Mild to moderate anemia, may result from the inflammation, which can contribute to an overall feeling of tiredness. In a minority of individuals, the pain does not start in the lower back, but in a peripheral joint such as the hip, ankle, elbow, knee, heel or shoulder. This pain is commonly caused by enthesitis, which is the inflammation of the site where a ligament or tendon attaches to bone. Inflammation and pain in peripheral joints is more common in juveniles with AS. This can be confusing since, without the immediate presence of back pain, AS may look like some other form of arthritis. AS is more common in young men than in women.
Typically, 1 in 200 men have AS, whereas 1 in 500 women have the disease. The symptoms or pattern of the disease are different in women. Quoting Dr. Elaine Adams, “Women often present in a little more atypical fashion so it’s even harder to make the diagnoses in women. For example, some women with AS have stated that their symptoms started in the neck rather than in the lower back” (Adams, 2010). The pain normally becomes persistent (chronic), is felt on both sides, and lasts for at least three months. Over the course of months or years, the stiffness and pain can spread up the spine and into the neck.
Pain and tenderness spreading to the ribs, shoulder blades, hips, thighs and heels is possible as well. Advanced AS sufferers eventually experience lack of spinal mobility due to spinal fusion. Spinal fusion occurs when damage to the joint and surrounding bone causes calcium to build up which acts like a cement to keep the bones from grinding together. Fusion eliminates the pain caused by the bones grinding together, but creates the complication of limited flexibility or immobility. Diagnosis There is no direct test to diagnose AS. A clinical examination and X-ray[->0] studies of the spine, are the major diagnostic tools.
A drawback of X-ray diagnosis is that signs and symptoms of AS have usually been established as long as 8–10 years prior for changes to be seen on a plain film X-ray, which means a delay of as long as 10 years before adequate therapies and treatments can be introduced. Options for earlier diagnosis are tomography[->1] and magnetic resonance imaging[->2] (MRI) of the sacroiliac joints, but the reliability of these tests is still unclear. Also, MRI can be cost prohibitive (Thomas E, 1998, pp. 343-7). A physical examination by a doctor or rheumatologist is necessary in properly diagnosing AS.
The examination would entail looking for sites of inflammation, and checking for pain and tenderness along the back, pelvic bones, sacroiliac joints, chest and heels. Other symptoms and indicators are also taken into account, including a history of iritis or uveitis (inflammation of the eye), a history of gastrointestinal infections (for example, the presence of Crohn’s Disease or ulcerative colitis), a family history of AS, as well as fatigue due to the presence of inflammation. The Schober’s test[->3] is a useful clinical measure of flexion of the lumbar spine performed during examination.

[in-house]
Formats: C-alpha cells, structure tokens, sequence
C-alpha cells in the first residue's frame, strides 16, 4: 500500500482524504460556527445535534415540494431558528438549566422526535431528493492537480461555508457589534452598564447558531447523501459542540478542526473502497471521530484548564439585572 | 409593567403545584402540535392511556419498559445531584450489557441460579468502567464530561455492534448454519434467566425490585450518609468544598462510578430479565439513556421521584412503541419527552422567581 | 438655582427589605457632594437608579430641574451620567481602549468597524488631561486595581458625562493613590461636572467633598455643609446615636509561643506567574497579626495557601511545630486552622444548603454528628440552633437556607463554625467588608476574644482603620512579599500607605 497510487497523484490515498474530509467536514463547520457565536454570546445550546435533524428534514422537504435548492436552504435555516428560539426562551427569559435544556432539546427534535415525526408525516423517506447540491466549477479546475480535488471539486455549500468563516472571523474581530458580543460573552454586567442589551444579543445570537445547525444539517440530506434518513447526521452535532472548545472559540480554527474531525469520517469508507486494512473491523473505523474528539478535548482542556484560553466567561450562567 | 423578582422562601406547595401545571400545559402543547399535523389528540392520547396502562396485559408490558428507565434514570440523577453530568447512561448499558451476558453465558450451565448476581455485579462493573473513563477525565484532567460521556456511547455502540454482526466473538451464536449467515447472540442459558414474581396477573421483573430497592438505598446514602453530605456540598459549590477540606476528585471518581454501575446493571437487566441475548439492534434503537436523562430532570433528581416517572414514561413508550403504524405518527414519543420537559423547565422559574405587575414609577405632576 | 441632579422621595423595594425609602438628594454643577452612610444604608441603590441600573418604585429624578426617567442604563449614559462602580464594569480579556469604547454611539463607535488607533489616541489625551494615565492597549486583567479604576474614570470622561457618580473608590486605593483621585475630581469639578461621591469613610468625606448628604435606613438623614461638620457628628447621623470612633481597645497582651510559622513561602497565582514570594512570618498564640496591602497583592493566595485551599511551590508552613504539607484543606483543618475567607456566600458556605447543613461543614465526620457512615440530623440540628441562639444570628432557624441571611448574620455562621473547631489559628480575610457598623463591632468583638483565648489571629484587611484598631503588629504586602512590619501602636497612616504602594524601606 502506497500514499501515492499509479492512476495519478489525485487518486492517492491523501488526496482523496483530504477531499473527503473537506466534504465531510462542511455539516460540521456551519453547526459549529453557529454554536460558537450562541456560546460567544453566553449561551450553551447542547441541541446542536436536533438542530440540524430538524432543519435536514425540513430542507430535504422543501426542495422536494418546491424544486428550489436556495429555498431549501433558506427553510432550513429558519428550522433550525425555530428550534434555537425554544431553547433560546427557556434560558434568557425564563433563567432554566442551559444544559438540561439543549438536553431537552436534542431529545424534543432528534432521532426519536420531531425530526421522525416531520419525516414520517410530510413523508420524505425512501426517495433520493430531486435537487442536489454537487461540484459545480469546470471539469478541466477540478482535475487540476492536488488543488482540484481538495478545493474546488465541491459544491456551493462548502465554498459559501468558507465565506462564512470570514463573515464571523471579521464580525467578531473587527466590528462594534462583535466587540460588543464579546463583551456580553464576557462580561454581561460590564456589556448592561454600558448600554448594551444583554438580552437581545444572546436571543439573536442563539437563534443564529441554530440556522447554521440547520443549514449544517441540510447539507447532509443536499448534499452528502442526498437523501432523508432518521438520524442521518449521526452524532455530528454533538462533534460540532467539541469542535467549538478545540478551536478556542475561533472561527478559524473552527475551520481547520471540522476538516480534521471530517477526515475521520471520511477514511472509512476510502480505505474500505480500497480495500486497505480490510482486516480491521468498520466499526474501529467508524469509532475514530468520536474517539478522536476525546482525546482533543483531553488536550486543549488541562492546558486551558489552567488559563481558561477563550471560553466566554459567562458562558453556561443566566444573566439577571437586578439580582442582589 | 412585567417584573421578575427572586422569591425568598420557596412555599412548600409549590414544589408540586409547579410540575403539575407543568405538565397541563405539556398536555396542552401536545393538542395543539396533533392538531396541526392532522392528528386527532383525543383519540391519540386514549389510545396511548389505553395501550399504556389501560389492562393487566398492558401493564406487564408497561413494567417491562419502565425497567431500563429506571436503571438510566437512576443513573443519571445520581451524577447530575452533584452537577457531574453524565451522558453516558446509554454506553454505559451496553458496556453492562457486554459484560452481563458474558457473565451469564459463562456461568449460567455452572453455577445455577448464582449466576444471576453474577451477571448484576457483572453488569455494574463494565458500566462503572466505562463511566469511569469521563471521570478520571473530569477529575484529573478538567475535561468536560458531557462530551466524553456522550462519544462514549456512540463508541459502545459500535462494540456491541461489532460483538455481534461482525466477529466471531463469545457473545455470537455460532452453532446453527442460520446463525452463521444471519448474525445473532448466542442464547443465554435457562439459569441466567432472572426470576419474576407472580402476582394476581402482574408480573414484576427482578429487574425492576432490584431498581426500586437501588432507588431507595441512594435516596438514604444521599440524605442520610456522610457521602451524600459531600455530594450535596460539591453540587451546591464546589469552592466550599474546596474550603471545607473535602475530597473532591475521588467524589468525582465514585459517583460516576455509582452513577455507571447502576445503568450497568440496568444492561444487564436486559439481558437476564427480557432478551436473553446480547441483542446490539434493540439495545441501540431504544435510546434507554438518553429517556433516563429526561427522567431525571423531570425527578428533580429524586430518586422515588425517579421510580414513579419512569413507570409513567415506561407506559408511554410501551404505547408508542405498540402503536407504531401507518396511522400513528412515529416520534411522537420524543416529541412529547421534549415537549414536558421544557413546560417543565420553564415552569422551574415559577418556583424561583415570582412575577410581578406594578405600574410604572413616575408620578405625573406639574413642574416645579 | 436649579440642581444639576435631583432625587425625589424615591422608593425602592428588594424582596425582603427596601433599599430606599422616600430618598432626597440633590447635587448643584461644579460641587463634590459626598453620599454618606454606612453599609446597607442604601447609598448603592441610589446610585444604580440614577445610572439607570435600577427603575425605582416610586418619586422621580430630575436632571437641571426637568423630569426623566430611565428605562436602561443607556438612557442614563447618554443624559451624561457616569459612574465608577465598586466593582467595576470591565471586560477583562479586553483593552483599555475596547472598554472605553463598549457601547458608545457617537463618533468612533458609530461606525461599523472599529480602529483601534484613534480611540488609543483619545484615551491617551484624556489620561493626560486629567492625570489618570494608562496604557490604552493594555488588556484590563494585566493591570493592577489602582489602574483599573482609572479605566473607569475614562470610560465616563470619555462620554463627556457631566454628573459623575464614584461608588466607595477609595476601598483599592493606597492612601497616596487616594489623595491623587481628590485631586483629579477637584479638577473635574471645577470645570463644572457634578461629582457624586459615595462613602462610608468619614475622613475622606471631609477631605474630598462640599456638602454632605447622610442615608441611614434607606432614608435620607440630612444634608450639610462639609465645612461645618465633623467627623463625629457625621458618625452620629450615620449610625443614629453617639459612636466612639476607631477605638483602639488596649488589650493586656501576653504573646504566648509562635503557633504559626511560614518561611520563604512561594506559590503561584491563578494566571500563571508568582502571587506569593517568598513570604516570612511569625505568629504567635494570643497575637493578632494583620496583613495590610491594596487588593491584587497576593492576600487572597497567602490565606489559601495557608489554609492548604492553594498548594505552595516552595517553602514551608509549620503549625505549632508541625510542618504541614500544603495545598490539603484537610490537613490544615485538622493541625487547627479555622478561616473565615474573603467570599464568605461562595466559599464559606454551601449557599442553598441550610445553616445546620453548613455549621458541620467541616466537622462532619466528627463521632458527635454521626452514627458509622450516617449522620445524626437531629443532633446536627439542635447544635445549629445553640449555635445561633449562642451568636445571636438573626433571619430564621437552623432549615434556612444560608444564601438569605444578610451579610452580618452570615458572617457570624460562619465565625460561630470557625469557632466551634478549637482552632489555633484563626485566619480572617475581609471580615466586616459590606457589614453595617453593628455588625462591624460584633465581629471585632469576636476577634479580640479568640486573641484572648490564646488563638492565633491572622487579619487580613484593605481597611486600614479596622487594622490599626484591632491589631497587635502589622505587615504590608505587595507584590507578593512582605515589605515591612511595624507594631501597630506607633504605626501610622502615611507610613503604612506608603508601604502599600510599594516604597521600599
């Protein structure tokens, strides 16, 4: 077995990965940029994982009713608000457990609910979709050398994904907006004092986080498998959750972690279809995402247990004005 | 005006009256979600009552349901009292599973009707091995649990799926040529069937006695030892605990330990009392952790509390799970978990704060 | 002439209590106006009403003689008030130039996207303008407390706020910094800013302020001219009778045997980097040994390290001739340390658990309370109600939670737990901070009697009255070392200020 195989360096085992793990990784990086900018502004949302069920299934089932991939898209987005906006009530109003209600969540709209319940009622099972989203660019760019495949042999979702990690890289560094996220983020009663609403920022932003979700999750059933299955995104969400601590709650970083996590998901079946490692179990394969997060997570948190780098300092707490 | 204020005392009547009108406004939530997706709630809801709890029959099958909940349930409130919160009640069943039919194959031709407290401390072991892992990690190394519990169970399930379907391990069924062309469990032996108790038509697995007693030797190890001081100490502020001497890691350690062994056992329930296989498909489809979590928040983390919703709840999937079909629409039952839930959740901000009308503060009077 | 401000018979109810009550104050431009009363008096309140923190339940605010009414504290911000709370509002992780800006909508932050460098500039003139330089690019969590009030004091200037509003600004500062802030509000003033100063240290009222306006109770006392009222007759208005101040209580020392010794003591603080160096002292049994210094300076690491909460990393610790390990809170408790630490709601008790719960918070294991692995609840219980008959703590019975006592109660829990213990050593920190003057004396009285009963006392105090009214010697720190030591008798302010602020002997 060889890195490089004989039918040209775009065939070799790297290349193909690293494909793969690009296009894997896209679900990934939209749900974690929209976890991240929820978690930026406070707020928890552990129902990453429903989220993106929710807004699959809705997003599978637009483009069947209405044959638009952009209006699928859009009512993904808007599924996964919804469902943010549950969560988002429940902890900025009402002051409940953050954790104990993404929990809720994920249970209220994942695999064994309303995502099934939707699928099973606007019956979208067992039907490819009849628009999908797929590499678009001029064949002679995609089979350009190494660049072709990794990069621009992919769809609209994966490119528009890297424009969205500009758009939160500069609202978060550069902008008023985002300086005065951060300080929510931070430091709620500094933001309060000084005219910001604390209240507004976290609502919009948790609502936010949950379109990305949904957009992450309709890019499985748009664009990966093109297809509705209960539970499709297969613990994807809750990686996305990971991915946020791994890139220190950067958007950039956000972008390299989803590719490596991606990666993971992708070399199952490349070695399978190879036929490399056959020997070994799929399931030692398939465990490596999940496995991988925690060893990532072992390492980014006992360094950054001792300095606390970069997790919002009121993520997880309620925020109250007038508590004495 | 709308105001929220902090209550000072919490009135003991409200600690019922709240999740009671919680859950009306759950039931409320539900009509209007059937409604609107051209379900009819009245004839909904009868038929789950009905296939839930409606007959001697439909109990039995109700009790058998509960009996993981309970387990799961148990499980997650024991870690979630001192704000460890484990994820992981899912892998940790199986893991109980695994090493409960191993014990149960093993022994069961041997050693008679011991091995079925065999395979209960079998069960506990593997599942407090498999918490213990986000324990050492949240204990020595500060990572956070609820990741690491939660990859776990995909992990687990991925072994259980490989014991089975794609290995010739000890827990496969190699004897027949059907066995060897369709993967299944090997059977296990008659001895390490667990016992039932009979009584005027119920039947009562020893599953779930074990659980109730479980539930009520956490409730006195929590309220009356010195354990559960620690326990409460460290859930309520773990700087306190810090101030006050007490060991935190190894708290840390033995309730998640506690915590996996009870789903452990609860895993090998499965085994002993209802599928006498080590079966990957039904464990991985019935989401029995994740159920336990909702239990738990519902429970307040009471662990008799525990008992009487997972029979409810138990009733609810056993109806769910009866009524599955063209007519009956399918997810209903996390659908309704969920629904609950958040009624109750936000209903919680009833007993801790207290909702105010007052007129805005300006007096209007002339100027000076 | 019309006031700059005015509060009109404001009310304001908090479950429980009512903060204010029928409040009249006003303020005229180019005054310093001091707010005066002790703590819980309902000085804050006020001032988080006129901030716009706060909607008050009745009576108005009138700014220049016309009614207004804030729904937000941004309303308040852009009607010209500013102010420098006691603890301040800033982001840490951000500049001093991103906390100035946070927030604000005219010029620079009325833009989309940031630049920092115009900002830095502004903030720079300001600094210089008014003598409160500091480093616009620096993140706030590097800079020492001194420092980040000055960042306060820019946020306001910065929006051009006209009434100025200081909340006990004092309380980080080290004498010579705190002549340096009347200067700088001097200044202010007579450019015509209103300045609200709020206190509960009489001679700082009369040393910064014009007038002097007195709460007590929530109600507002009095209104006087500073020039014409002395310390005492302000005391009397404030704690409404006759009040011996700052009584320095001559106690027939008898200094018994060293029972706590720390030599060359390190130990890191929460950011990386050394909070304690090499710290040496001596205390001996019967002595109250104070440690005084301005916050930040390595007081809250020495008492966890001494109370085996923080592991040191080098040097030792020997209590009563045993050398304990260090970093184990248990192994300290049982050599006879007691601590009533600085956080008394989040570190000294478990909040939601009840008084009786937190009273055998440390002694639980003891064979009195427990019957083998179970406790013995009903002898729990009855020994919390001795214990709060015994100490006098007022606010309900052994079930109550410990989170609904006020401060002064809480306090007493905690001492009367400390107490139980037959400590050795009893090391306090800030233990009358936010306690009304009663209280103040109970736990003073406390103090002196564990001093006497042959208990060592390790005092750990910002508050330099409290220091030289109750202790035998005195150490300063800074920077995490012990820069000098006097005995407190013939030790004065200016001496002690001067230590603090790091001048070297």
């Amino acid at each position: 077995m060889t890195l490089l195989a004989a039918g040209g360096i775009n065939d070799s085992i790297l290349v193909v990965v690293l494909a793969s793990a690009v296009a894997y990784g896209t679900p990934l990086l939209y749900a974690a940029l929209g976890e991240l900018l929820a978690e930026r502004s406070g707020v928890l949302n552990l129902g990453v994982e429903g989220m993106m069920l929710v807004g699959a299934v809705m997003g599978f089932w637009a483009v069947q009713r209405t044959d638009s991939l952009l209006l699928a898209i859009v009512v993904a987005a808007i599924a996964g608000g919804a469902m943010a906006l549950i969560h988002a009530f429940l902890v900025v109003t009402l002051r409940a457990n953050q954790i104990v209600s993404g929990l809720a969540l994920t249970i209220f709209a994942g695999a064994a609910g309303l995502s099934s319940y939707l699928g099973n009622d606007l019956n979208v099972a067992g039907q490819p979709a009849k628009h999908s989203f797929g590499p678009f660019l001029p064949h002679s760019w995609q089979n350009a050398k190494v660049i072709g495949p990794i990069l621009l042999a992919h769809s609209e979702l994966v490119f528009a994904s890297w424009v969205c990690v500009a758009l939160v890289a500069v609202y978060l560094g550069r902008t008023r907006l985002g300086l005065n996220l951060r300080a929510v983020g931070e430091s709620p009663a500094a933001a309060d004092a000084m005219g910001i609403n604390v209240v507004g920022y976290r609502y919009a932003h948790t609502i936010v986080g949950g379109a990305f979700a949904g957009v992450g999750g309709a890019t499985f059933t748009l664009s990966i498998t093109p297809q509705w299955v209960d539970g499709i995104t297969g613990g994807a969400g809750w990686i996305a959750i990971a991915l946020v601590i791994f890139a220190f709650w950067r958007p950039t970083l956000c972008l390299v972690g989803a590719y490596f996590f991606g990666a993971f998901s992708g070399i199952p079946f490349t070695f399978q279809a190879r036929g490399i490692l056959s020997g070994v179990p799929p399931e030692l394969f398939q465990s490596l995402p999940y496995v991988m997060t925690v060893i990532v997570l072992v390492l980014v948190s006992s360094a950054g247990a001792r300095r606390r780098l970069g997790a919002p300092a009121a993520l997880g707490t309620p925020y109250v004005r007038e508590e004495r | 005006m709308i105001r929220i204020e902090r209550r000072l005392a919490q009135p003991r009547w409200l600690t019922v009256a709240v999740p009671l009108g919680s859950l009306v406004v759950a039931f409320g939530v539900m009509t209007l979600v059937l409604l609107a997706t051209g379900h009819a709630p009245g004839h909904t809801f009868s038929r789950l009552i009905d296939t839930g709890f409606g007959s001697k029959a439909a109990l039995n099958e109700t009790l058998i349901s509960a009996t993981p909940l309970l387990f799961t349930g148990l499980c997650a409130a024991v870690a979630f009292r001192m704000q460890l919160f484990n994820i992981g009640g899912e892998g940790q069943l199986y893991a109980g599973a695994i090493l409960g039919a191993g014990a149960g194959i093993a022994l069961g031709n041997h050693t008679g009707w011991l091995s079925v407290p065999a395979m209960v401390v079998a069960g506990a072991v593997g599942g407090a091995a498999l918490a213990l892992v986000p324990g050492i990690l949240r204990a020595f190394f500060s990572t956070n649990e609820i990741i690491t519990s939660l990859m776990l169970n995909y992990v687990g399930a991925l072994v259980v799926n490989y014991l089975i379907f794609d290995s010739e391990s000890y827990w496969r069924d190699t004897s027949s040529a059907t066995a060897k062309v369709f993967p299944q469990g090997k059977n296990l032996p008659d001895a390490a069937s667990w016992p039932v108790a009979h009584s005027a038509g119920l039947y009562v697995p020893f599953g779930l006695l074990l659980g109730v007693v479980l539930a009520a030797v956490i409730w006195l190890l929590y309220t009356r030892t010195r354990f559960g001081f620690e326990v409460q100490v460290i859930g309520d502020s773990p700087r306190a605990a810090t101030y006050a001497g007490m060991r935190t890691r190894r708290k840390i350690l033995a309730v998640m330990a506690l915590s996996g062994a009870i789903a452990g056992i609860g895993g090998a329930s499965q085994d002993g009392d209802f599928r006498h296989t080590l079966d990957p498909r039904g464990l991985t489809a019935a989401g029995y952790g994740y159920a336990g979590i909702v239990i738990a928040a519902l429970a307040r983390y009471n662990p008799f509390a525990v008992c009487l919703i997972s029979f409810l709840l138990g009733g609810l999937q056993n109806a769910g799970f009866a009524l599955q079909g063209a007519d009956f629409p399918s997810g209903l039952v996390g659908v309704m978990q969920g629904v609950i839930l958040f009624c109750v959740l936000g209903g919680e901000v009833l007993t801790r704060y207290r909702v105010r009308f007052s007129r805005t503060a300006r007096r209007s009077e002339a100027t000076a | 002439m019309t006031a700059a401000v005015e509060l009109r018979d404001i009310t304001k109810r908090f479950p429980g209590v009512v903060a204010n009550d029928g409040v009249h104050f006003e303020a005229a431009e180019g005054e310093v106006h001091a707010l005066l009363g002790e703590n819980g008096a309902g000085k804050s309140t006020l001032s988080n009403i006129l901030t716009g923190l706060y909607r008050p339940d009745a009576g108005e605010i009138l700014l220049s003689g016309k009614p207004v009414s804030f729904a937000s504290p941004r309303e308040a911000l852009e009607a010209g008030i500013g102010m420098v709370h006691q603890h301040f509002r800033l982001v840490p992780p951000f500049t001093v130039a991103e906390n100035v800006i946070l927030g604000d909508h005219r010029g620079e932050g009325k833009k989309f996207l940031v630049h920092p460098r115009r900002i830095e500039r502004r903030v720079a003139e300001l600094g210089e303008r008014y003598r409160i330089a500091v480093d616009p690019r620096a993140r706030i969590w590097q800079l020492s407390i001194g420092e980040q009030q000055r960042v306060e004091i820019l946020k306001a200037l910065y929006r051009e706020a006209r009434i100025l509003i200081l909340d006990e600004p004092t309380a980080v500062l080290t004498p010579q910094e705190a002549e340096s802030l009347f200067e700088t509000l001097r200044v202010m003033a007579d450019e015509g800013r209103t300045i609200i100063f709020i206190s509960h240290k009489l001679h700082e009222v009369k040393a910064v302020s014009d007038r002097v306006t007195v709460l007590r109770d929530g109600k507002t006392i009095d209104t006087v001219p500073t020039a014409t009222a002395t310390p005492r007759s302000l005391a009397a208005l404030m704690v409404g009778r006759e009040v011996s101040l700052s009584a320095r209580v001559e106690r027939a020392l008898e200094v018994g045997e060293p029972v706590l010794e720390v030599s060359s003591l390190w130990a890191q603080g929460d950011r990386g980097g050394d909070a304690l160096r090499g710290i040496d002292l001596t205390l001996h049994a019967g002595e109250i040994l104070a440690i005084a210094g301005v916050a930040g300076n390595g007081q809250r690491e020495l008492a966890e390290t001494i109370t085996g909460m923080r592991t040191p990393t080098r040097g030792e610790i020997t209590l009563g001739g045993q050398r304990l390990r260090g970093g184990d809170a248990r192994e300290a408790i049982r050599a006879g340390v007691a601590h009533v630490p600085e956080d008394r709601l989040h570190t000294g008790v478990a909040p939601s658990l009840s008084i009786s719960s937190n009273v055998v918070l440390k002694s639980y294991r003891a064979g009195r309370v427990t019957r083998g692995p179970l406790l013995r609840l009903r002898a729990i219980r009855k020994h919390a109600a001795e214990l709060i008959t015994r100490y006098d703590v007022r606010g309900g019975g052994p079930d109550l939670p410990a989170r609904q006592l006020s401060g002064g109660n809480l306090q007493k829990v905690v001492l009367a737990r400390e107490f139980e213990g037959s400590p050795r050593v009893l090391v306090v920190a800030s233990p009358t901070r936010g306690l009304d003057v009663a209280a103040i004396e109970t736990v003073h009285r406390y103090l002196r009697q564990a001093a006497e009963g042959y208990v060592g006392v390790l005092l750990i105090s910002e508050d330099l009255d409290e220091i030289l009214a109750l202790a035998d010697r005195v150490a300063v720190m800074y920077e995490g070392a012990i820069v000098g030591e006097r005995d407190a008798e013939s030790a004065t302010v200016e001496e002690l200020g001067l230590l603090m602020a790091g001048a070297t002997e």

Ankylosing Spondylitis is considered a genetic disease and studies have linked AS with a genetic marker called HLA-B27. However, testing positive for this marker is not a guarantee that a person will contract the disease. Approximately 90% of AS patients carry the HLA-B27 marker but 10% who exhibit AS disease characteristics do not. The association between AS and HLA-B27 varies in different ethnic and racial groups. 95% of people in the Caucasian population who have AS test HLA-B27 positive. However, only 50% of African American patients with AS possess HLA-B27 marker.
Therefore, 5% of Caucasians and 50% of African Americans who have AS do not carry the HLA-B27 marker. In 2007, a collaborative effort by an international team of researchers in the U. K. , Australia and the United States led to the discovery of two genes, ARTS1 and IL23R[->4], that also contribute to the cause of AS. The findings were published in the November 2007 edition of Nature Genetics, a journal that emphasizes research on the genetic basis for common and complex diseases (Brionez TF, 2008, pp. 348-91). Together with HLA-B27, these two genes account for roughly 70% of the overall incidence of the disease.
Treatment with Medications There are many medications available to treat AS and its symptoms. Depending on the stage of the disease and its rate of progression, different medications are recommended. People respond to medications with varying levels of effectiveness, thus it may take time to find the most effective medication for treating someone with Ankylosing Spondylitis. Nonsteroidal Anti-Inflammatory Drugs (NSAIDs) NSAIDs are the most commonly used class of medication used in treating the inflammation and swelling associated with AS and thus reduce pain and stiffness.